Social Media And Dating Apps Are Destroying The Potential For Modern Relationships

Elizabeth Tsung

As a newly single 23-year-old who had a serious relationship for four years, the online dating game was one that seemed enchanting. Upon the initial download of the apps, I won’t lie, I felt like a kid in a candy store.

There’s some type of crazy, good satisfaction with knowing that the person who you have deemed attractive has reciprocated those feelings. It was an ego boost that initially had me feeling incredibly confident.

The more I swiped, the better I felt. The more matches I had became equivalent to my level of confidence. I presume this is the same correlation that exists with regard to Instagram and Facebook “likes”.

Men were validating my physical appearance and that in turn allowed me to determine that I was “doing well”.

However, I would like to point out that this personal definition of “doing well” is inaccurate and self-deprecating.

I know I am not alone here in my way of thinking. These apps are like a high. They make you feel like you won some type of invisible prize, but then, the feeling goes away. So you keep going like it’s a slot machine. Pulling a lever in the hopes that THIS time will be the time you get it right.

I met several of the people that I matched with in person from this app and got to know a few of them quite well.
And even when I found myself developing feelings for people, I still proceeded to keep the apps.

When I was bored, I would play the game of swiping left and right. When i was feeling low or having a bad day, I would do the same. I began to use the motions of left and right to reassure myself that I was doing ok.

We’re told not to put all our eggs in one basket, so we go out with multiple people to experience new things, all while simultaneously destroying the potential of a relationship when the other person see’s your phone light up with Tinder notifications.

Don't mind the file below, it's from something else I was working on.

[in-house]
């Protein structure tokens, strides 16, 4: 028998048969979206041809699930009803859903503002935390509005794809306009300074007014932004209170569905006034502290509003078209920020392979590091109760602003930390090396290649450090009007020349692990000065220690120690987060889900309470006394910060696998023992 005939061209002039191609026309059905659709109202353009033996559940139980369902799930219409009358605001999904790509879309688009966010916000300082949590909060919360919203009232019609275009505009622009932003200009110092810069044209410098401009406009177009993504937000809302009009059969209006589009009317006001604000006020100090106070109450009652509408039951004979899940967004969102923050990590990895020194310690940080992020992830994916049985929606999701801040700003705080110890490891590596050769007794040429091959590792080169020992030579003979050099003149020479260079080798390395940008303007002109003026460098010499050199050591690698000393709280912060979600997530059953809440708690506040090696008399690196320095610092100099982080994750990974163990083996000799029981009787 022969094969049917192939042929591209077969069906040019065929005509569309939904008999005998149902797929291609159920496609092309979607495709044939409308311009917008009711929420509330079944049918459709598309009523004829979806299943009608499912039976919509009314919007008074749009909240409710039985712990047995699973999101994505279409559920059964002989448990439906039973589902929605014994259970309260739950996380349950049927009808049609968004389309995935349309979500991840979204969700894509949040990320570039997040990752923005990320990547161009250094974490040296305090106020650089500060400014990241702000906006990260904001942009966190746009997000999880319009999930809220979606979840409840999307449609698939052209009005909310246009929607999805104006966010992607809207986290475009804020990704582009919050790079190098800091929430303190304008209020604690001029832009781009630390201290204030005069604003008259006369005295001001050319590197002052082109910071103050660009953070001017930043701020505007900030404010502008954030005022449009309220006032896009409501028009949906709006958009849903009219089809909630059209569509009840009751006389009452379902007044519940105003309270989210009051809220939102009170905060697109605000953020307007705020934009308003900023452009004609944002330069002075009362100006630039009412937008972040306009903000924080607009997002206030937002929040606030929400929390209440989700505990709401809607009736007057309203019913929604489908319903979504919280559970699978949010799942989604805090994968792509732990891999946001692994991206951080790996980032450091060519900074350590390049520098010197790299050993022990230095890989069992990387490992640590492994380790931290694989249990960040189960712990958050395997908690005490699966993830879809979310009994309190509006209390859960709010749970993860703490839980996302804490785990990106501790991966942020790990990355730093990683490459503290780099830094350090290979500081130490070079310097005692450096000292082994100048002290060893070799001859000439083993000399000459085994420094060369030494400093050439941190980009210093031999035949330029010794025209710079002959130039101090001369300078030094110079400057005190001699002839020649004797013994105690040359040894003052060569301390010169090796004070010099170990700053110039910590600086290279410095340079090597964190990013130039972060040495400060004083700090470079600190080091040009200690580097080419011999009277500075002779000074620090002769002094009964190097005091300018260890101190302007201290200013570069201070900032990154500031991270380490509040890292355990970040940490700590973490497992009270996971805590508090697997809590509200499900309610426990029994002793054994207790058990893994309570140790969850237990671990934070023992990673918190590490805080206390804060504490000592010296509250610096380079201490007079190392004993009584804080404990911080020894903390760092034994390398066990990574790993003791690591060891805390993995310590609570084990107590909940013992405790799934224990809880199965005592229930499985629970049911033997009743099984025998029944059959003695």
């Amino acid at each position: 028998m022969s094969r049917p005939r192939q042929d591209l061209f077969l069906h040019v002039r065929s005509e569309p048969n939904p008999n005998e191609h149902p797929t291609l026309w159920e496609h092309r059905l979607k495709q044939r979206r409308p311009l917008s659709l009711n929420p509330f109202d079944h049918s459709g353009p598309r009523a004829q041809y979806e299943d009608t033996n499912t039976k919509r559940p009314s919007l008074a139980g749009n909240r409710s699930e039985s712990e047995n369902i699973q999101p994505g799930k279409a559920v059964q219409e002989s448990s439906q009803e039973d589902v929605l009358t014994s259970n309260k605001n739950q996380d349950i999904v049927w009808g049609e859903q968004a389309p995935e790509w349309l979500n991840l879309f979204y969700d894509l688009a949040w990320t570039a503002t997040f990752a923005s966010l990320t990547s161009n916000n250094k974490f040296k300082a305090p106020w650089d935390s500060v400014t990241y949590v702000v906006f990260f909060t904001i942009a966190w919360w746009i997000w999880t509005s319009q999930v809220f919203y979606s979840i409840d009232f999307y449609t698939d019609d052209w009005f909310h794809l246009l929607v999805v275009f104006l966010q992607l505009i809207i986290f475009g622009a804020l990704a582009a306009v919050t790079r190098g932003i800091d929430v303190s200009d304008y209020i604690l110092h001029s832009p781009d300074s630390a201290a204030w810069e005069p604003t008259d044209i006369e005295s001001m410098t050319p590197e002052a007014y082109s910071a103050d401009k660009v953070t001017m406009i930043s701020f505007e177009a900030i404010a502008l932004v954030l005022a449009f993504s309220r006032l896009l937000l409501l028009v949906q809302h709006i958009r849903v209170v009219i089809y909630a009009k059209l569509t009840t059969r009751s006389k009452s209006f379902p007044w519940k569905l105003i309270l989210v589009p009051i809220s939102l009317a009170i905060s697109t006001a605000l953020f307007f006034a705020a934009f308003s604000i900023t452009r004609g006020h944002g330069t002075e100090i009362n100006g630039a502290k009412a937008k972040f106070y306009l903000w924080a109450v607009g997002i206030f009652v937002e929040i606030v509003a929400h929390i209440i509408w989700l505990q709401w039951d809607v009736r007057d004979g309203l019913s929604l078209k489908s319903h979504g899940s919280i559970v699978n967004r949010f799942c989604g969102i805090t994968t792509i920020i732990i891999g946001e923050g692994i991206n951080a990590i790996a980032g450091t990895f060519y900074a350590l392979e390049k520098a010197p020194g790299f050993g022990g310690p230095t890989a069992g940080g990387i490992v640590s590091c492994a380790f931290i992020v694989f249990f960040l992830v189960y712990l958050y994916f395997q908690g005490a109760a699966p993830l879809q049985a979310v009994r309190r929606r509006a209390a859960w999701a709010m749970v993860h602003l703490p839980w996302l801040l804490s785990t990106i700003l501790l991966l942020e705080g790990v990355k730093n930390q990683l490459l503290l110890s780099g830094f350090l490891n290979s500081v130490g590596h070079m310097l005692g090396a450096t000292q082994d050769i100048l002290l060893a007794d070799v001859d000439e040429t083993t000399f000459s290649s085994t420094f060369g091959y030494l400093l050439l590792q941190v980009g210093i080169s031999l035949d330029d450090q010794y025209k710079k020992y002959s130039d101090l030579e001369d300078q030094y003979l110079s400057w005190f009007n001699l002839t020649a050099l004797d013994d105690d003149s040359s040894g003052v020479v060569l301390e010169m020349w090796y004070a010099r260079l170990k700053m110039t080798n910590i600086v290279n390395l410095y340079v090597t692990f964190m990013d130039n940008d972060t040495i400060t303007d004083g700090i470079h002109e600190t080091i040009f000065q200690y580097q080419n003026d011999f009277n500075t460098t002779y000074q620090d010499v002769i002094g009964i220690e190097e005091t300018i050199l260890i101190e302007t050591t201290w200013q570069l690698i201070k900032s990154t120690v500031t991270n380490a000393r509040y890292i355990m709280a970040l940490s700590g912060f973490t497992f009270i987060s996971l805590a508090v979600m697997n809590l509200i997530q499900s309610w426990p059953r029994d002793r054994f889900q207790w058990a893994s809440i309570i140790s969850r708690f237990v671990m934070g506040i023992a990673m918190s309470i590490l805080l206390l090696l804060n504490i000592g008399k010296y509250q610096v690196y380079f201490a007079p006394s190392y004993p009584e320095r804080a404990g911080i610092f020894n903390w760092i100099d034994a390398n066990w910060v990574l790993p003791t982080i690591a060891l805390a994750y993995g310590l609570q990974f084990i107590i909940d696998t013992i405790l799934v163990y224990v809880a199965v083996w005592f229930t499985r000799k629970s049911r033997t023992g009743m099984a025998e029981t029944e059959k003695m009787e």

FOMO (fear of missing out) has worked it’s way into almost every aspect of our lives, dating now being one of them. We’re so worried that if we stop swiping that we may be missing out on the next best thing.

So we keep playing the game. We keep swiping and matching and repeating the motions. Left, right. Left, right.
A revolving door of step and repeat that often ends in a whole lot of nothing. When things would end with one person, I would open up the application to validate myself once again.

If I wasn’t receiving a lot of matches, I would become frustrated and feel as though there was something wrong with me. As if my physical appearance was all that I had to offer.

But the truth is, in a lot of these online apps, that is all you can offer upfront. A loose promise of being sexy and then maybe you might have a great personality.

I swiped left on a great deal of people simply because they were not “hot.” It’s ironic that we’re all so worried about missing out, that we actually end up missing out.

We swipe left on people who aren’t necessarily society’s definition of attractive because we believe that the hotter the person, the better their personality will be. Thus, disregarding people who may really be great humans.

While one-night-stands are glorified and random hook ups are the norm, the world sends us a lot of mix signals because at the same time, being single is stigmatized as a bad thing and being in a relationship is generalized as successful.

All of these mentalities contradict one and other, so it feels impossible to win at a game where the rules don’t really add up. While the directions may seem pretty straight forward, the deeper we go, the more blurred the lines become.

Technological advancement has changed the way we form and maintain relationships, but do not be fooled that the idea of progression is always just a positive one.

We are all so accessible to one and other, which one would think would make it easier to form a special bond. However, it feels as though our infinite amount of options has led us to doing just the opposite. We’re ordering one of everything on the menu just to make sure we get a taste of everything, but this just results in a nasty stomach ache.

This is not to chastise anyone or online dating, but it’s to raise the prospect that we should question it more so than we do.

If moving left and right is supposed to make us move further along, why does it now feel like we’re stuck in the same place? Thought Catalog Logo Mark

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